This weekend while visiting my bestie, Erin, in Minnesota, I finally had the chance to try paddle boarding. Something I’ve been dying to try since I spotted a moonlit paddle board excursion advertised on Facebook. And then I found out you can even do yoga on a paddle board (because yoga on the solid earth isn’t challenging enough?). Heck, I bet you could even train your goat to hop on too. #goatyoga
So, Erin and I are standing on the dock near the water and she’s demonstrating an “easy” way to mount the board. Her example was smooth. Simple. Easy.
Step one – tuck the front half of the board under the dock.
Step two – turn around and mount the vessel backward #thatswhatshesaid
Step three –
Try not to fall in. Breathe and relax your knees.
When it was my turn, my legs were suddenly trembling. And, though I’m an excellent swimmer, the lake was frigid, people were watching me, and by golly I did NOT want to fall in.
With much trepidation, I prepared to step off the dock while Erin kept the board steady. “You got this, you’ll do just fine,” she reassures.
Determined to win (because literally everything is a competition), I first test the board with my big toe… and suddenly I’m teetering and tottering and convinced I’m going to flip over like an idiot. Why did I think standing on a board on the water was a good idea? Did I think I was JESUS? #notjesus
“You’re doing fine,” Erin reiterates. “You’re a natural!”
Yeah right. I bet you say that to all your friends right before they plummet into the watery abyss…
Thankfully, I’m quite stubborn and I do a fair amount of yoga (thank you, Adriene), so I manage to stay upright – even though this is the exact moment ski boats have chosen to whip their fancy asses around the cove.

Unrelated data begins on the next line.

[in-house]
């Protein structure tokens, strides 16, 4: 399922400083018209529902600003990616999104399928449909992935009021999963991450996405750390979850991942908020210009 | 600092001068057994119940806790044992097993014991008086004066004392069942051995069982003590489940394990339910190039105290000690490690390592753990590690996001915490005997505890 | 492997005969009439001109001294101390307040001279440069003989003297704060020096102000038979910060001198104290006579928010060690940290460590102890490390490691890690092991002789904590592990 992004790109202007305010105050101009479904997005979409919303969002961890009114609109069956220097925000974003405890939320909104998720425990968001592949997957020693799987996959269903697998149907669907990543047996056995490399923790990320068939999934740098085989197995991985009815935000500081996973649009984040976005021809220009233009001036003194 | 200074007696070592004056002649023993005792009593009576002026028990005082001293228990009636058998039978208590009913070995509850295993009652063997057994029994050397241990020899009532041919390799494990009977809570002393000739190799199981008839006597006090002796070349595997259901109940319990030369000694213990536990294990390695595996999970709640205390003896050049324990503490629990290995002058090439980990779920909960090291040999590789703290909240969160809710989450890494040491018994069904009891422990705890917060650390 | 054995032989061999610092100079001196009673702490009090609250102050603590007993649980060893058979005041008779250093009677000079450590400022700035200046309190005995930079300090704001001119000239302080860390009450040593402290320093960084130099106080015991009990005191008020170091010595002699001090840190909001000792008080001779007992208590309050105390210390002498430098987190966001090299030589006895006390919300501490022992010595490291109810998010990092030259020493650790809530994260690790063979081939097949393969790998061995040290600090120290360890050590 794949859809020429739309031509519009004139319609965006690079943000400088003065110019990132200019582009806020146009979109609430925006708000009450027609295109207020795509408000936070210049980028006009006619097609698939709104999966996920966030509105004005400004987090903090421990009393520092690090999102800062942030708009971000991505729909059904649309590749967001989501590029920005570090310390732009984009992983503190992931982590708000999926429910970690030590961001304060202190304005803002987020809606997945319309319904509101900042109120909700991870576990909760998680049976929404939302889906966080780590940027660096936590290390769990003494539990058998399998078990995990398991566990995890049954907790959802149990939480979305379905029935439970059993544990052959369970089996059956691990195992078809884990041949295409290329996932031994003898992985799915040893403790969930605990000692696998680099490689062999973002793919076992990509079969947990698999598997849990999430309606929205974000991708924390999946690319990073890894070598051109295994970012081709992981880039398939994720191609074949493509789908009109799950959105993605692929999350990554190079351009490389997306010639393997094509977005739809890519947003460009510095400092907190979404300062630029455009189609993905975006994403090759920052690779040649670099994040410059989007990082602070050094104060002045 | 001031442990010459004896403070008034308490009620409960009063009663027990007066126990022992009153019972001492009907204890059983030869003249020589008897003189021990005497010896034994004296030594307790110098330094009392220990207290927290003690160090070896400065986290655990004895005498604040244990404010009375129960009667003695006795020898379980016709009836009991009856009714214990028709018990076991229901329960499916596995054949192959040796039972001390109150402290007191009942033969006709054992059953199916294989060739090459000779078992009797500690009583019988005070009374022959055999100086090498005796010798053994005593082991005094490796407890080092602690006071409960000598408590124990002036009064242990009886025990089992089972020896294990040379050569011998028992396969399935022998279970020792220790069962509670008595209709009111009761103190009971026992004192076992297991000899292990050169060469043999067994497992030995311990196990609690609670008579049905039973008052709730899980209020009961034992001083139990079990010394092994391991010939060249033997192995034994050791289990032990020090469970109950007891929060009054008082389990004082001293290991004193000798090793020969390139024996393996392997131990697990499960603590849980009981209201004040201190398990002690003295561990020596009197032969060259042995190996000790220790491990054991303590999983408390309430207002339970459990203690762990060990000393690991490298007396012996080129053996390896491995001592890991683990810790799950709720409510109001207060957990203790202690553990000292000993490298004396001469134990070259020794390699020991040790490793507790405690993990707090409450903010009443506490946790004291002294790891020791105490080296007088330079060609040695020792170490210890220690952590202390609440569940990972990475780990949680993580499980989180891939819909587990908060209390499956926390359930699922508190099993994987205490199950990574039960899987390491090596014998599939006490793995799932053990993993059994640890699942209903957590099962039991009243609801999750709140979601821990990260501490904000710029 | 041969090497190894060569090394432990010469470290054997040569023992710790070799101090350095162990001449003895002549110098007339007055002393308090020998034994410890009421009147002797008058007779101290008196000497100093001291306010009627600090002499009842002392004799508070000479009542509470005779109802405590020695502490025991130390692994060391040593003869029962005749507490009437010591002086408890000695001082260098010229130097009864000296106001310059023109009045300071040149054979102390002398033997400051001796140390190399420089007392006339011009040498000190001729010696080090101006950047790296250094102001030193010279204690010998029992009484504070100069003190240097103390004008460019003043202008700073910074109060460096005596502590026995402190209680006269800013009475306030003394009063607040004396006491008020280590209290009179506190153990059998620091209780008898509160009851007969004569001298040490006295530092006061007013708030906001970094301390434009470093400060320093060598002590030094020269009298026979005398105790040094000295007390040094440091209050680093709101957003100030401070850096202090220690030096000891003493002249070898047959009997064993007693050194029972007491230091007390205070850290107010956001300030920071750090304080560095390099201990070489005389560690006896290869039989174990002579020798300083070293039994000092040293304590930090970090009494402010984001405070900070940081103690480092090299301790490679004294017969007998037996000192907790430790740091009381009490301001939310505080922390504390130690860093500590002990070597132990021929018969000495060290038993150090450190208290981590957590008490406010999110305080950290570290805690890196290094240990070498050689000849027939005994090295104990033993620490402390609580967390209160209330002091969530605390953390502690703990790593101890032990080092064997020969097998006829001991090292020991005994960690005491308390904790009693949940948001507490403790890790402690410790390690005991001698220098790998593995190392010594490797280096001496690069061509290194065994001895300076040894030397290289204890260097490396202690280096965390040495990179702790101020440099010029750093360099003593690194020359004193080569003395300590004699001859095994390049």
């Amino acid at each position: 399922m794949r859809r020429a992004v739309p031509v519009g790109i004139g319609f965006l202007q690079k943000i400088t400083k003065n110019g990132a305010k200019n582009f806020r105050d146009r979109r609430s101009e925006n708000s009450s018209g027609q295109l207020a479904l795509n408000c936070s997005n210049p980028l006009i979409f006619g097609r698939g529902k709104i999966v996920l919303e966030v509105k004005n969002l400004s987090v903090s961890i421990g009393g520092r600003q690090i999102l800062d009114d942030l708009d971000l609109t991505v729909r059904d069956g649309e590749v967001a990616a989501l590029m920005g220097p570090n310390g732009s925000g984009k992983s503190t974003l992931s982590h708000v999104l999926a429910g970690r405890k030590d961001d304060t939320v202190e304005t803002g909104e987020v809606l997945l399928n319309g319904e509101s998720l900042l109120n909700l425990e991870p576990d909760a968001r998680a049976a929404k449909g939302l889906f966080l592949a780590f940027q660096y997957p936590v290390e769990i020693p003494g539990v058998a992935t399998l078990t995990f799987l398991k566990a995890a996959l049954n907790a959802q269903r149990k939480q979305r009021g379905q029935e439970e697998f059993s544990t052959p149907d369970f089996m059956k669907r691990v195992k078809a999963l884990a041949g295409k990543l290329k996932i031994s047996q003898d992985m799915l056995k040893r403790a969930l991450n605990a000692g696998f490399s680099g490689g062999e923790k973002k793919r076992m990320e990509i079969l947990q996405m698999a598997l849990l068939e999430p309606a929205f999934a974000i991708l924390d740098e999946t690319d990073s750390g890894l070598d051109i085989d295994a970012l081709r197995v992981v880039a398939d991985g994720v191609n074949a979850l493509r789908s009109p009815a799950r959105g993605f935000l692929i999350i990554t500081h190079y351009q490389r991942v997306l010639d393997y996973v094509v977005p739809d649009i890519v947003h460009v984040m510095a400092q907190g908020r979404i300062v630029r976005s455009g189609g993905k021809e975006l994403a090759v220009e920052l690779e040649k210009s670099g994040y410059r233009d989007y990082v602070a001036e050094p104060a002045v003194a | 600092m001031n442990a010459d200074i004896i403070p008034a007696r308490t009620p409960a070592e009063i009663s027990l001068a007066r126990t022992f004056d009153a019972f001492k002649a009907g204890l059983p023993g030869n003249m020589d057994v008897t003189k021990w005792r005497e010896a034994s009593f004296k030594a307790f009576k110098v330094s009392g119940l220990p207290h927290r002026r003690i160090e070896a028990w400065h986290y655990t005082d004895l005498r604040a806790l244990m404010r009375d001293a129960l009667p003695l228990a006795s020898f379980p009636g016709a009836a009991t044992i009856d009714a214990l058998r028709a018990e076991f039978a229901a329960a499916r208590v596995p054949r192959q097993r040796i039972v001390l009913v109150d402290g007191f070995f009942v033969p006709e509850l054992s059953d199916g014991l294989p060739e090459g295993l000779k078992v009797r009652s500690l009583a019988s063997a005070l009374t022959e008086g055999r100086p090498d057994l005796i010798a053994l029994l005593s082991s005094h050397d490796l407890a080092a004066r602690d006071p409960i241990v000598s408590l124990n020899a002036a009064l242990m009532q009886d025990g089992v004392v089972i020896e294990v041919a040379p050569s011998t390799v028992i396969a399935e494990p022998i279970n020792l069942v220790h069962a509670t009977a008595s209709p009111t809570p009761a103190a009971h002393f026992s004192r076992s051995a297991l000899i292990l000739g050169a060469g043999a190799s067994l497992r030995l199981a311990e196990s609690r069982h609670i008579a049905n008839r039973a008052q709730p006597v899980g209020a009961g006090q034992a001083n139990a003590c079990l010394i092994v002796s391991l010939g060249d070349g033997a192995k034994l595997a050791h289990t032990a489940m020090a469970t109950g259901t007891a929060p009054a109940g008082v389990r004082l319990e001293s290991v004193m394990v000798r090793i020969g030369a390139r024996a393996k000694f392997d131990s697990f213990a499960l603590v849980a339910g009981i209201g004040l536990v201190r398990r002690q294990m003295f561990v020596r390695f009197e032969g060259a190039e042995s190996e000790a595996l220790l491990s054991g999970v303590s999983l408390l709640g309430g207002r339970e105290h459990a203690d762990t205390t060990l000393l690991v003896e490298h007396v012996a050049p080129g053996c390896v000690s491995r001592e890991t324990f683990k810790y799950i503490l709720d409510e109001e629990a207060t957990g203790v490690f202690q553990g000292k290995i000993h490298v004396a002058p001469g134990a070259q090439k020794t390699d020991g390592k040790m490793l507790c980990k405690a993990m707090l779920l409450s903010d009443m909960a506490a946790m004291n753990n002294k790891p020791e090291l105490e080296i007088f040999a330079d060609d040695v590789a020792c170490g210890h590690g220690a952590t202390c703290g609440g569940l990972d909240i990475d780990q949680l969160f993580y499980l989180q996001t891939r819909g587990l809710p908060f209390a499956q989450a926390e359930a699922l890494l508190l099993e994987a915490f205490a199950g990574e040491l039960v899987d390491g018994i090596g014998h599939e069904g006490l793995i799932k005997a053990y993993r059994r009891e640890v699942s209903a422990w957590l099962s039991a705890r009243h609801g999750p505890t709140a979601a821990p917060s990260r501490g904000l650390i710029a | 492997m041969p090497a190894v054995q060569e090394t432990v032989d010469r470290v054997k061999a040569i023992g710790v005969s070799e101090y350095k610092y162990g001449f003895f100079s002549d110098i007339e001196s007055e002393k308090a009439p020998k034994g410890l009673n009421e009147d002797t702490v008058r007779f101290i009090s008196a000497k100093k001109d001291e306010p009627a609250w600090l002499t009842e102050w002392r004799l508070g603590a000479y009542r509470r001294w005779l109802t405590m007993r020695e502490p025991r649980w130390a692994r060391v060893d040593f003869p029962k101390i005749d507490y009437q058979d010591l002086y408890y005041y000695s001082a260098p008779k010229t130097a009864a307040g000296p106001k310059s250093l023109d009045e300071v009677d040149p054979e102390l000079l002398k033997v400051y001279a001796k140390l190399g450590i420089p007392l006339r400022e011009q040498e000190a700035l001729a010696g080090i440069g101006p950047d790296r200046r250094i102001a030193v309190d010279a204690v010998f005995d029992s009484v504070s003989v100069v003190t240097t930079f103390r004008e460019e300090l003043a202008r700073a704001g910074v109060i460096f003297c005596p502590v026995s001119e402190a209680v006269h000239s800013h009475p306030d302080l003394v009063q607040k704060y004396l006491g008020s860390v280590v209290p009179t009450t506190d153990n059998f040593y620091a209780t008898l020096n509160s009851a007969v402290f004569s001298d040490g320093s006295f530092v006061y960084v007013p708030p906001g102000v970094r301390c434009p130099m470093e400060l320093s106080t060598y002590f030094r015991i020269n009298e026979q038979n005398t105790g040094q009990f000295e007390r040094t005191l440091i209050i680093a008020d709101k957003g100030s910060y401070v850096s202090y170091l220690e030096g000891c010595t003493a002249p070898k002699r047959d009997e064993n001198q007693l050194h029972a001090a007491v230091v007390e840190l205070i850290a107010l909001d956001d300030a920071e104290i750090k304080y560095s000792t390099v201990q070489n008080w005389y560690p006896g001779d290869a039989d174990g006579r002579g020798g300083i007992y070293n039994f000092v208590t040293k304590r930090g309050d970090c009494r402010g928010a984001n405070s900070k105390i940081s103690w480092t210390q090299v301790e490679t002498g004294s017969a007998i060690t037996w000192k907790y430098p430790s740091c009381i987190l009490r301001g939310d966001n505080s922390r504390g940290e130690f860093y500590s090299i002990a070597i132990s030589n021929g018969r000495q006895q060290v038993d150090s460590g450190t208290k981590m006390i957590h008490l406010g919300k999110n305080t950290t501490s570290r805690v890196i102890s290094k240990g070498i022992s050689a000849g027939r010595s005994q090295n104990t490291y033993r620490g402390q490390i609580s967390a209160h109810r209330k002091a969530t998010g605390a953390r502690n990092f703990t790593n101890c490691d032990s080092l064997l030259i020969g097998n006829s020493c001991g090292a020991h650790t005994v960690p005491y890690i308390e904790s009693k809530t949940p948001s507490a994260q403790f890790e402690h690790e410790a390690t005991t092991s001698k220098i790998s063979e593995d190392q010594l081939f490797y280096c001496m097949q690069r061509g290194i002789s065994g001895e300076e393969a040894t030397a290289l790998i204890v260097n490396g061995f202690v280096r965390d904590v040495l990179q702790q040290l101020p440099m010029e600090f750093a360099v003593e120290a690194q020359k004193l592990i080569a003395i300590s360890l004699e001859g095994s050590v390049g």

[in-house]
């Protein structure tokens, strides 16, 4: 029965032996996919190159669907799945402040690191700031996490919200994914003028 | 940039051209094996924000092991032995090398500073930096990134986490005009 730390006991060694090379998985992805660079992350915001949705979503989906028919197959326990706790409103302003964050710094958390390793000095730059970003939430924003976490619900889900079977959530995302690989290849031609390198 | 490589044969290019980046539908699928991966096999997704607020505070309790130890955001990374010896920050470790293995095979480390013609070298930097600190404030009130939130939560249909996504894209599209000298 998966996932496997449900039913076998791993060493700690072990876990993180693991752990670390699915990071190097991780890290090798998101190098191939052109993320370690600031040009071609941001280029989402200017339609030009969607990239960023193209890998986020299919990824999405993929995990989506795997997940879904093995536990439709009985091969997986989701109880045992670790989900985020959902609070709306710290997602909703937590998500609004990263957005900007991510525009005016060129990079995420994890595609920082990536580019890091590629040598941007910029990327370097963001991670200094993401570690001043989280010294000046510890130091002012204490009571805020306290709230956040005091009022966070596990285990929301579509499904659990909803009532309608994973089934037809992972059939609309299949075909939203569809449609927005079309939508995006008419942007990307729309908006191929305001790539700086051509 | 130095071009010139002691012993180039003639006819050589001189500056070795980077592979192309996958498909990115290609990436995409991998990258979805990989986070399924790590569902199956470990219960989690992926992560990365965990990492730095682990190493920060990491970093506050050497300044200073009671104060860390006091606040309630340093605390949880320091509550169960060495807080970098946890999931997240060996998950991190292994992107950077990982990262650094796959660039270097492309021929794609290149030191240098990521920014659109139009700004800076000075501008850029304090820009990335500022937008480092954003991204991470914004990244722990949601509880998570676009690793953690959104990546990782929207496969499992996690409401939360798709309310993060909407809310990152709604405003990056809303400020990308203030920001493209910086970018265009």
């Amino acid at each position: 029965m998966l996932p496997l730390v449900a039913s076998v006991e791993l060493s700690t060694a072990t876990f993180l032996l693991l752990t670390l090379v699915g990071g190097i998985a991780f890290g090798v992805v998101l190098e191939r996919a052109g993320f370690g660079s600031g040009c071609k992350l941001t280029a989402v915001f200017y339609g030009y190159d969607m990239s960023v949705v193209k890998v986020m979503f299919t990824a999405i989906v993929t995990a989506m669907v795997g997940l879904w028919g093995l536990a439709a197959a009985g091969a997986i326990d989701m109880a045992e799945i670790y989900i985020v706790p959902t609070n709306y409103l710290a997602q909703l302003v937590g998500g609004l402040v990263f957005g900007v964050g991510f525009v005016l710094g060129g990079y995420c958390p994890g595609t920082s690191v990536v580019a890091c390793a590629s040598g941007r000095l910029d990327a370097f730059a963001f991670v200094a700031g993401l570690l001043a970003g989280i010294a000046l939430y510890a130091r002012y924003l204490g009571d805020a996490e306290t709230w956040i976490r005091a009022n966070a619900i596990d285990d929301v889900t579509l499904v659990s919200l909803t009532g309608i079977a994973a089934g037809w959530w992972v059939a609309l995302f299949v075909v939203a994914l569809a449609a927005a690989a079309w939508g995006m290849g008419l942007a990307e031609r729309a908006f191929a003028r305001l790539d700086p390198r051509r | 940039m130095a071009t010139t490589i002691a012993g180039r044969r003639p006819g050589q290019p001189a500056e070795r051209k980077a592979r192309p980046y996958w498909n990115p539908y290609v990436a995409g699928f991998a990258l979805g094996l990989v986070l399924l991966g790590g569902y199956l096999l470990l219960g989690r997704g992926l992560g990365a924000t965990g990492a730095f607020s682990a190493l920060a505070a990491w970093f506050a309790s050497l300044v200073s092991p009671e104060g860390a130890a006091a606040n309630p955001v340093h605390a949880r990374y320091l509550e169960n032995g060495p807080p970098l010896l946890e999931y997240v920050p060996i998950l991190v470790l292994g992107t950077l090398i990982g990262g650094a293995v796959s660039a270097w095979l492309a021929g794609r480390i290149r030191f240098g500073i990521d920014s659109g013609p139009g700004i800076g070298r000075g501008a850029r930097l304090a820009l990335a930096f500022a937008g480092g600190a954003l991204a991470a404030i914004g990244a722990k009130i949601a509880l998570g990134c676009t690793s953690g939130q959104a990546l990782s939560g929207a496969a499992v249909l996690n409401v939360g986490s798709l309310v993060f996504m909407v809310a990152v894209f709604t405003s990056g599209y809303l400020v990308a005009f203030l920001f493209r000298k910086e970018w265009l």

One side paddle, then another on the opposite side. This feels nothing like a kayak… I am completely out of my element. The wakes trailing the ski boats lap against the board, and the moment one foot dips lower than the other, I feel out of control and unbalanced. I instinctively clench into a tight wad and stop breathing.
Just then I hear Erin call from the shore, “Breathe! Relax your legs!”
Though my control-freak brain is advising otherwise, I follow her orders. I let myself breathe. My chest opens up and my gaze lifts from my feet to the horizon ahead of me. My legs loosen.
And then I notice it. In lieu of my death-gripping white-knuckled attempt at controlling the paddle board, my feet are instinctively rolling with the waves. My upper body is released. And I actually feel stable.
I’ve always heard about how paddle boarding is such an intense ab workout – and maybe it is – but as I glided across the lake with increasing confidence, it slowly emerged as a metaphor for my life:
I tend to muscle my way through most everything – literally and figuratively. My life’s circumstances have taught me from a young age that suiting up and powering through is the only way to survive. Recent years, however, have revealed a new truth – something I realized on the paddle board. As soon as I stopped trying to control the board – forcing it to do what I wanted it to – and started paying attention to the waves and letting my relaxed, oxygen filled body feel the waves and let the board react how it needed to – I felt so very stable and balanced.
So balanced, in fact, that I figured out how to go from standing to all fours, to cobra, plank, and downward dog. At one point I flipped over on my back and just rested for a while. Literally. Yoga on a paddle board.
How many times in my life do I strive to control the “waves?” To make my life go how I want it to go, rather than relaxing, taking stock and asking myself – how can I care for myself in the midst of this challenge? How can I adapt and adjust to the way things are? How can I accept the reality of an incoming torrent and be peaceful enough to think clearly and respond well?
And so I pass this challenge along to you. Notice the waves below your feet. Breathe. And then let your vessel roll. Trust your body. Your intuition. Your senses. To make the right choices about these incoming waves. It’s the only way you’ll stay upright. It’s the only way to keep the horizon in view. Breathe. Relax your knees. Feel the waves.